Why Federalized Science is Rotten

J Scott Turner writes at American Mind Modern Science’s Broken Bargain.  Excerpts in italics with my bolds and added images.

The founding manifesto of the modern scientific enterprise—Vannevar Bush’s 1945 classic Science: The Endless Frontier—laid down a promise: that federalizing the academic sciences would protect the universities as bastions of free inquiry and curiosity-driven research. Without such support, Bush argued, the academic sciences would be captured and enslaved by government and corporate political interests. That argument was persuasive to the political authorities of the time. Now, seven decades later, that promise stands broken. Science’s “endless frontier” has become Big Science, a self-aggrandizing cartel organized around the aggressive pursuit of federal money.

Science is grounded in Enlightenment virtues. Its core attributes are unfettered freedom of intellect; cultivation of curiosity; skepticism; dispassionate reason; and dedication to evidence. A robust modern science immensely enriches our society. In return, our society affords the sciences enormous privilege and prestige. This mutually beneficial bargain held for many generations. Scientists were free to roam the intellectual frontiers, the public mostly watched from a respectful distance, and both science and society flourished.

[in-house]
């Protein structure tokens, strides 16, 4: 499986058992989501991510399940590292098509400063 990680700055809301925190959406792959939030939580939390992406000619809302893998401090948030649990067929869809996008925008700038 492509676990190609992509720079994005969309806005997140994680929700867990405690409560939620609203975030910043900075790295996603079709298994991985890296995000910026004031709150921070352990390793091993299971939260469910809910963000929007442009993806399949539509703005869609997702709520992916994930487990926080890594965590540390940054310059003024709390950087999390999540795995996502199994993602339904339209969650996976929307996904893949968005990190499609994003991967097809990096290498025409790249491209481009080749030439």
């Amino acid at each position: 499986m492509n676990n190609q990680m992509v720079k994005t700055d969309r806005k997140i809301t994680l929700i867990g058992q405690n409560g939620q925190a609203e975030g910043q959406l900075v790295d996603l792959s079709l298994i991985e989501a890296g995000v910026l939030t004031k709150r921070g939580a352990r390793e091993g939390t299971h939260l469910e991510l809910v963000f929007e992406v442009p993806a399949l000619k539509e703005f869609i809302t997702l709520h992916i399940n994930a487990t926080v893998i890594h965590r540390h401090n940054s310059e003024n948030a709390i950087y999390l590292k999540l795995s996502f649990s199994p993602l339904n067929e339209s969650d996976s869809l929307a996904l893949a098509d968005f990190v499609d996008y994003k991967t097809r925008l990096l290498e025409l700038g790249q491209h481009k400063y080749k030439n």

That bargain is now unraveling, damaging both science and the society that supports it.

Less and less do the sciences serve as bulwarks of reason against political and corporatist aims. To the contrary, the sciences are becoming stridently politicized, acting as a vanguard for an authoritarianism of “expertise”. Increasingly, science is being used as a cloak to shield political agendas from normal scrutiny and debate, thereby betraying the scientific ideal.